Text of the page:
Doctor says 21 sessions of electro-convulsive shock therapy she was given for depression after her marriage broke up left her brain-damaged and unemployable

Dr Susan Cunliffe

A doctor who underwent 21 sessions of a controversial ‘electric shock’ therapy to combat her depression claims the treatment has left her brain damaged and unemployable.

Dr Susan Cunliffe, 48, had 21 sessions of the electro-convulsive therapy (ECT) at Worcestershire Royal Hospital between 2004 and 2005 to combat depression following the break-up of her marriage.

But she claims the ECT treatment, which sees patients have an electric current sent through their brain to trigger an epileptic fit, has left her permanently damaged.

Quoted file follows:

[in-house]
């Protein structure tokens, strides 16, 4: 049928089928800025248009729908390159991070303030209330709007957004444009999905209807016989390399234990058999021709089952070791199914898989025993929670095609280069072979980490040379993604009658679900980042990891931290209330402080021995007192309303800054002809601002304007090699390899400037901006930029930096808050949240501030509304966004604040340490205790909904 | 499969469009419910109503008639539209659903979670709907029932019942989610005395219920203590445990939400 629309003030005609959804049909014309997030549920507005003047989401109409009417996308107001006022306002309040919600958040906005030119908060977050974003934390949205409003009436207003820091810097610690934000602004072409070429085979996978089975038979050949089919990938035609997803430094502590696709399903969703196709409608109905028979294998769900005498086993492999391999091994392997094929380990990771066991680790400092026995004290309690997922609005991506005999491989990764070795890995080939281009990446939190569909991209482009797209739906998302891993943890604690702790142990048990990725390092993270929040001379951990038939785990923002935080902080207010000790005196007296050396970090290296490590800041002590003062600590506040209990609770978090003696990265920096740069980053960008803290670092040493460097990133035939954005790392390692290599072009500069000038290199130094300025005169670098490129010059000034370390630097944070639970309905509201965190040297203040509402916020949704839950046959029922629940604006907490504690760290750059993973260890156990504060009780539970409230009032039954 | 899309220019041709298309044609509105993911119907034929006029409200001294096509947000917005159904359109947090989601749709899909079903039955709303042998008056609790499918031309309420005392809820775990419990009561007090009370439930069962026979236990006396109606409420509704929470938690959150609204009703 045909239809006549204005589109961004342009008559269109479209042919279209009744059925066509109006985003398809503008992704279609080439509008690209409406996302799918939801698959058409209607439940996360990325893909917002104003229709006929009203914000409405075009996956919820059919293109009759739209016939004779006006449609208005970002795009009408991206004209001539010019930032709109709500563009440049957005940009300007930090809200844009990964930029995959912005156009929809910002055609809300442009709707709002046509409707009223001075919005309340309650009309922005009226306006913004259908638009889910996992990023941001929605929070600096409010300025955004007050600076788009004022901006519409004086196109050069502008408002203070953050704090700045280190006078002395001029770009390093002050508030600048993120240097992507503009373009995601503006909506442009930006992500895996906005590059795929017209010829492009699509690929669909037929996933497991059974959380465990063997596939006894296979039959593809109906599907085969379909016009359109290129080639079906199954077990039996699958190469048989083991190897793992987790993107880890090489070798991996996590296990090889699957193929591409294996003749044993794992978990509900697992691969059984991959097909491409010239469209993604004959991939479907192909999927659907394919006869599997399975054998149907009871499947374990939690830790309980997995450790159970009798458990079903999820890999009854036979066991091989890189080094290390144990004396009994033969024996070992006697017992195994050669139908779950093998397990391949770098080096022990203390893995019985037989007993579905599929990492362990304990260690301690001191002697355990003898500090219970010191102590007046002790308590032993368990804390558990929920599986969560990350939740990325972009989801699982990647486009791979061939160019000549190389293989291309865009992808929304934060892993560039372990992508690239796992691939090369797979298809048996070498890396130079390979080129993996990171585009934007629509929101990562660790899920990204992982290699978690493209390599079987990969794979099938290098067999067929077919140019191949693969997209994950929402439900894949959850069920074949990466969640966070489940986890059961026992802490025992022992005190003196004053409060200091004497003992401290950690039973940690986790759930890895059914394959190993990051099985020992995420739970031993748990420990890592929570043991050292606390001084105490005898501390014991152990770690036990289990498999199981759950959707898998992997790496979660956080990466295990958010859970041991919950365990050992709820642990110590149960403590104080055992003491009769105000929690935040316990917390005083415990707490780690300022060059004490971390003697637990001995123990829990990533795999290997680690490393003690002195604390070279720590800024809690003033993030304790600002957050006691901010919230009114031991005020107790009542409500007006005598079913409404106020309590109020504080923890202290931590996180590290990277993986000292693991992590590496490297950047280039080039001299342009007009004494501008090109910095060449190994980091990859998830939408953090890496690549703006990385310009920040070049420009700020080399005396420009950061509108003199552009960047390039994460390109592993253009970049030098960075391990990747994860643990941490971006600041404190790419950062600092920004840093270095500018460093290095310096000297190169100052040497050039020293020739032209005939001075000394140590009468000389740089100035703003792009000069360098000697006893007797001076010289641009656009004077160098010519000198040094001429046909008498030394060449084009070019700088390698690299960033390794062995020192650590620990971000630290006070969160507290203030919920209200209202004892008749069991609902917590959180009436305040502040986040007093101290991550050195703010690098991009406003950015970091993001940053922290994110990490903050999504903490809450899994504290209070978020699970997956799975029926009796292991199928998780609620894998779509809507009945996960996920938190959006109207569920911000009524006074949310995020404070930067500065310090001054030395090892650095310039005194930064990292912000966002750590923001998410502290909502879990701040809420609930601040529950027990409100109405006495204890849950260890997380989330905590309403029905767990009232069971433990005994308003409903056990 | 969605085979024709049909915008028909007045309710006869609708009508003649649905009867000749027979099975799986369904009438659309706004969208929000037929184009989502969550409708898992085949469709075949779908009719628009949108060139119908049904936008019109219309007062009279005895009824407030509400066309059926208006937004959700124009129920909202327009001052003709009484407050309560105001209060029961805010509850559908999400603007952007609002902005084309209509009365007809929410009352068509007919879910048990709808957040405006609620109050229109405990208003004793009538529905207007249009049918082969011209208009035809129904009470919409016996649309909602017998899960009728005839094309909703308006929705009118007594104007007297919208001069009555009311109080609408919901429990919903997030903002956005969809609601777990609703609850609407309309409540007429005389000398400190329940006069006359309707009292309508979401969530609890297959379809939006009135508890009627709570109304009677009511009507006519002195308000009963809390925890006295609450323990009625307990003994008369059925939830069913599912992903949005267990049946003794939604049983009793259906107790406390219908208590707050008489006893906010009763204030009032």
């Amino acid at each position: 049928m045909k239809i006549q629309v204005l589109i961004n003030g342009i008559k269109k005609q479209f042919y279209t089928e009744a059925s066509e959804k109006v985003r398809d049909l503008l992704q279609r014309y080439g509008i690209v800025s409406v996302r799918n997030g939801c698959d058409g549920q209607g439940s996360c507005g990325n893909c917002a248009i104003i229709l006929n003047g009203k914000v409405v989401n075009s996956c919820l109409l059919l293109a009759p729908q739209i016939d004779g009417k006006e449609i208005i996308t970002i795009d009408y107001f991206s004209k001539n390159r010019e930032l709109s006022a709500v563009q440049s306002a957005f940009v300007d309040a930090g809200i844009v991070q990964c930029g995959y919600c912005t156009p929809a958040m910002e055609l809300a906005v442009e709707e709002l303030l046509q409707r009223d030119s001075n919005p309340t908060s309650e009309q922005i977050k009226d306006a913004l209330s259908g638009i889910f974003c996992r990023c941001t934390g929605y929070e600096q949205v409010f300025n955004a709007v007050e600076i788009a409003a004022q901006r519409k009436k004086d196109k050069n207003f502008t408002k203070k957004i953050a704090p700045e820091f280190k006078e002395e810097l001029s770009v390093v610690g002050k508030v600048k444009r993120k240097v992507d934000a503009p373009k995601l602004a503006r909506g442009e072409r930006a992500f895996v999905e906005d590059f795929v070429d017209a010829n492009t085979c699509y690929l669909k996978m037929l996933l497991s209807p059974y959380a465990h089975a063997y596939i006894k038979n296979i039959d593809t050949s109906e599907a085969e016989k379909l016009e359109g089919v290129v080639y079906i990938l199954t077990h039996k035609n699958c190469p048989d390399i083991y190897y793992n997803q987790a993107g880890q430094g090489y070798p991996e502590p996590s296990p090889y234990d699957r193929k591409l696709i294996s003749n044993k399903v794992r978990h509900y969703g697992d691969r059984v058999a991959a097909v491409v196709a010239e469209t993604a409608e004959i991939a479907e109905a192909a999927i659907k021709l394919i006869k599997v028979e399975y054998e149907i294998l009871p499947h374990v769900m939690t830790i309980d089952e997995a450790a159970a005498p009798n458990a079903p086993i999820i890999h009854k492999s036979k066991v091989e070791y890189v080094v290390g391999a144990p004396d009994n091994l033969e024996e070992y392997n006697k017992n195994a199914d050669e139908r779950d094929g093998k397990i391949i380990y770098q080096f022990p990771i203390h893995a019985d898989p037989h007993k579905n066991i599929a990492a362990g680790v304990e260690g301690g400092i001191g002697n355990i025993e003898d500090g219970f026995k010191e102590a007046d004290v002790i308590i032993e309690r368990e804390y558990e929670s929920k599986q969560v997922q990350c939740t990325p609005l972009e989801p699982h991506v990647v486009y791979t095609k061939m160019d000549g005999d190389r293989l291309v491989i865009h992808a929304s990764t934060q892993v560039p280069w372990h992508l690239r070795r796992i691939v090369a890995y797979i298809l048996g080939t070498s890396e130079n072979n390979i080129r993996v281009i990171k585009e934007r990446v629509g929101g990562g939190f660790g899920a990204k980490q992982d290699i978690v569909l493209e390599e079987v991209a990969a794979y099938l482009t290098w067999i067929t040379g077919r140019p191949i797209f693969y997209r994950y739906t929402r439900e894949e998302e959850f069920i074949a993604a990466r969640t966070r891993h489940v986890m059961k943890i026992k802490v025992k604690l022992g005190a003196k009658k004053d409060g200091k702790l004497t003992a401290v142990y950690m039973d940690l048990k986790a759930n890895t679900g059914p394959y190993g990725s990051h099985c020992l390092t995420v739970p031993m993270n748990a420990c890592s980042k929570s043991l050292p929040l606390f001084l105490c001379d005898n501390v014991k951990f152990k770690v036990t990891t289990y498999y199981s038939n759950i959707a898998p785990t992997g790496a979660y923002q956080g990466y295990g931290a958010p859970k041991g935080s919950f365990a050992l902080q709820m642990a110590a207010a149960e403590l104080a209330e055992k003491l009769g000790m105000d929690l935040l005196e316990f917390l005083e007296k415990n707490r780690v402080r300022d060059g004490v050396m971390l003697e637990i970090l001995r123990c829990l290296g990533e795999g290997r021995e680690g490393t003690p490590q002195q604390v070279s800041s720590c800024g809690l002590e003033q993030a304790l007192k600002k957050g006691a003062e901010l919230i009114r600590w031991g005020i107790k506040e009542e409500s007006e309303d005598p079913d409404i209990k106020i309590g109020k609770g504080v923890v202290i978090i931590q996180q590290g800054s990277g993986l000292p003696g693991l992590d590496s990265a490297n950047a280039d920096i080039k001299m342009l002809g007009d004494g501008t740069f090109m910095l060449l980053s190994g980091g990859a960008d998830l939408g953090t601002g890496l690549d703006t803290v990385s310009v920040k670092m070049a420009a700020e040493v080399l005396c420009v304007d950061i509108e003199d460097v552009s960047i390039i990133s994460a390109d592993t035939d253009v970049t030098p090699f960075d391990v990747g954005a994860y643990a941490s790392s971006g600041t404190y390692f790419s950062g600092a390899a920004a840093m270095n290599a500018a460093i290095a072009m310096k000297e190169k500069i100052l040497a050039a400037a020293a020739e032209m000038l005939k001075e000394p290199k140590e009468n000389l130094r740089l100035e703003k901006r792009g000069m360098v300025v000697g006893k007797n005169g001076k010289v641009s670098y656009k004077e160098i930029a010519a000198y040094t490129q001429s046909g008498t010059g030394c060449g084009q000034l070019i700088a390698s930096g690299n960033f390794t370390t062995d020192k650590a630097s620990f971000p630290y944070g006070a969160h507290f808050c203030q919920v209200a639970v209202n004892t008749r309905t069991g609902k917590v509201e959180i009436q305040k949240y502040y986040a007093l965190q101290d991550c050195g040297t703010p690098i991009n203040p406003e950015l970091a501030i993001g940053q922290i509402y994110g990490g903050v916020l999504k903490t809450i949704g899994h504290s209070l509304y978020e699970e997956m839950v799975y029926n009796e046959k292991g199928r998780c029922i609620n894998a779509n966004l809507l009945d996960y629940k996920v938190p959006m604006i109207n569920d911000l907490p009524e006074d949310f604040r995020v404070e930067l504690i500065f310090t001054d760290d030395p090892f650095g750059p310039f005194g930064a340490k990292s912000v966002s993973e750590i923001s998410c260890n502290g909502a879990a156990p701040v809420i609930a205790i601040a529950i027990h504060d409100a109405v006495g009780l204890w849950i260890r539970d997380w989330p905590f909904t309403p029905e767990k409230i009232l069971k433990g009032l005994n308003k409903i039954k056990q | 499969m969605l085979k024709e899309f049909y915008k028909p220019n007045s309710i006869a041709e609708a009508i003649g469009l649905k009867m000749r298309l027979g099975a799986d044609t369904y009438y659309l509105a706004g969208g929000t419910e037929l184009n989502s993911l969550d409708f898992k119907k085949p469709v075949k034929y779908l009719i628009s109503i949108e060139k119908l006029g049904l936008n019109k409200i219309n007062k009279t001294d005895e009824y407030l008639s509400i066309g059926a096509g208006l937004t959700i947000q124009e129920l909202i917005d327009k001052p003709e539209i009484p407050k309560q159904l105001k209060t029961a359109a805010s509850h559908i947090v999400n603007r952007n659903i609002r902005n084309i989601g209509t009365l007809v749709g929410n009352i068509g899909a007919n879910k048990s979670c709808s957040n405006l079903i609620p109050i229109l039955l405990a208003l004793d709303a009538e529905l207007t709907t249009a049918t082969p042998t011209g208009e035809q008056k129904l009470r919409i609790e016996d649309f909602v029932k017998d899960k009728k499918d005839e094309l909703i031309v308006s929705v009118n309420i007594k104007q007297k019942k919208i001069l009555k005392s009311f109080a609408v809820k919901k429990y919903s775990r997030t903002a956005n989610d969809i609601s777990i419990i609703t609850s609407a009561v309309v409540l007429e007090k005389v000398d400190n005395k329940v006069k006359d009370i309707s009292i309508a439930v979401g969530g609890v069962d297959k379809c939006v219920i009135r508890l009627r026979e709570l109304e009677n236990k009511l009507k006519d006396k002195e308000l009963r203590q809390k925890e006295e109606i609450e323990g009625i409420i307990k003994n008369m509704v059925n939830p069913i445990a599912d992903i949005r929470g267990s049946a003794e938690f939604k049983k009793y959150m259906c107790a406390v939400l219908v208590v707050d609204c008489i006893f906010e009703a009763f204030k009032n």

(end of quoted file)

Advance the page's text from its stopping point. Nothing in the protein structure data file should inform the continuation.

The mother-of-three says her speech and mobility have been reduced and she has been left unable to do her job.

She is now demanding an independent scientific study is carried out to examine the effects of ECT.

Dr Cunliffe said: ‘By the time I finished ECT I was left with memory problems, an inability to recognise faces or to navigate.

‘Towards the end my hands shook, I couldn’t walk in a straight line and I fell over repeatedly.

‘I couldn’t walk through doors without bumping into door frames.

‘My speech was slurred and I had word finding problems.’

The article goes on to say ECT is extremely effective. It doesn’t say effective at what. I will though. At destroying creativity and functionality.

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